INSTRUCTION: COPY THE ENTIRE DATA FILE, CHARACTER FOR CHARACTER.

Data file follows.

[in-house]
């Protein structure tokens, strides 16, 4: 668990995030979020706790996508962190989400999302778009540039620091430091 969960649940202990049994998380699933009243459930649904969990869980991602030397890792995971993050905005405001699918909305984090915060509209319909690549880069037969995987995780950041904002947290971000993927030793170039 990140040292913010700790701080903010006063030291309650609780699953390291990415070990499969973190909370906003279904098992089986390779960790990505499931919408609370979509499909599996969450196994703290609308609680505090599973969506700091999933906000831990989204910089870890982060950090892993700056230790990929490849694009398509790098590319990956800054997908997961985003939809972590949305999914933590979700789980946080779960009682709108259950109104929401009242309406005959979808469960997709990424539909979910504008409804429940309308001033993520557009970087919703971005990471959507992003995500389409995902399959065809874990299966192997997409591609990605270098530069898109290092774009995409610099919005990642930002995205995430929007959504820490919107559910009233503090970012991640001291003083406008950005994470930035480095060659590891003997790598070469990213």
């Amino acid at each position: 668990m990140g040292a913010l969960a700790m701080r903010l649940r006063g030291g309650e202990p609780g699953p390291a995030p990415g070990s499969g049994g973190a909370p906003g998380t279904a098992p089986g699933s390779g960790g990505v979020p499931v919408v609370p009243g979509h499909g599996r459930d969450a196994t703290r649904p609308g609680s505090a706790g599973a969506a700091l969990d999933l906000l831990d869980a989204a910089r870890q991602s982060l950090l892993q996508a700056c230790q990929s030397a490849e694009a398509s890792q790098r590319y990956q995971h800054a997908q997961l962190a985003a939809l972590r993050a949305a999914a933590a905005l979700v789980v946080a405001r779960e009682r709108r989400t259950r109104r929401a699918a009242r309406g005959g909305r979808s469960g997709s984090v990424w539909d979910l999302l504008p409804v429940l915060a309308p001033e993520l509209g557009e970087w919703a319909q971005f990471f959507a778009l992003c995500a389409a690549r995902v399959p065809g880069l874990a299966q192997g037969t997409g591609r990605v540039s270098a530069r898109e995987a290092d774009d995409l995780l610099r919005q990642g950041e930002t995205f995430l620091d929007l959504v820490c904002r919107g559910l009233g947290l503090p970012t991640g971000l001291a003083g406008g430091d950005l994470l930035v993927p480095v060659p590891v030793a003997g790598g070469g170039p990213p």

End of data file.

[in-house]
């Protein structure tokens, strides 16, 4: 668990995030979020706790996508962190989400999302778009540039620091430091 969960649940202990049994998380699933009243459930649904969990869980991602030397890792995971993050905005405001699918909305984090915060509209319909690549880069037969995987995780950041904002947290971000993927030793170039 990140040292913010700790701080903010006063030291309650609780699953390291990415070990499969973190909370906003279904098992089986390779960790990505499931919408609370979509499909599996969450196994703290609308609680505090599973969506700091999933906000831990989204910089870890982060950090892993700056230790990929490849694009398509790098590319990956800054997908997961985003939809972590949305999914933590979700789980946080779960009682709108259950109104929401009242309406005959979808469960997709990424539909979910504008409804429940309308001033993520557009970087919703971005990471959507992003995500389409995902399959065809874990299966192997997409591609990605270098530069898109290092774009995409610099919005990642930002995205995430929007959504820490919107559910009233503090970012991640001291003083406008950005994470930035480095060659590891003997790598070469990213």
């Amino acid at each position: 668990m990140g040292a913010l969960a700790m701080r903010l649940r006063g030291g309650e202990p609780g699953p390291a995030p990415g070990s499969g049994g973190a909370p906003g998380t279904a098992p089986g699933s390779g960790g990505v979020p499931v919408v609370p009243g979509h499909g599996r459930d969450a196994t703290r649904p609308g609680s505090a706790g599973a969506a700091l969990d999933l906000l831990d869980a989204a910089r870890q991602s982060l950090l892993q996508a700056c230790q990929s030397a490849e694009a398509s890792q790098r590319y990956q995971h800054a997908q997961l962190a985003a939809l972590r993050a949305a999914a933590a905005l979700v789980v946080a405001r779960e009682r709108r989400t259950r109104r929401a699918a009242r309406g005959g909305r979808s469960g997709s984090v990424w539909d979910l999302l504008p409804v429940l915060a309308p001033e993520l509209g557009e970087w919703a319909q971005f990471f959507a778009l992003c995500a389409a690549r995902v399959p065809g880069l874990a299966q192997g037969t997409g591609r990605v540039s270098a530069r898109e995987a290092d774009d995409l995780l610099r919005q990642g950041e930002t995205f995430l620091d929007l959504v820490c904002r919107g559910l009233g947290l503090p970012t991640g971000l001291a003083g406008g430091d950005l994470l930035v993927p480095v060659p590891v030793a003997g790598g070469g170039p990213p």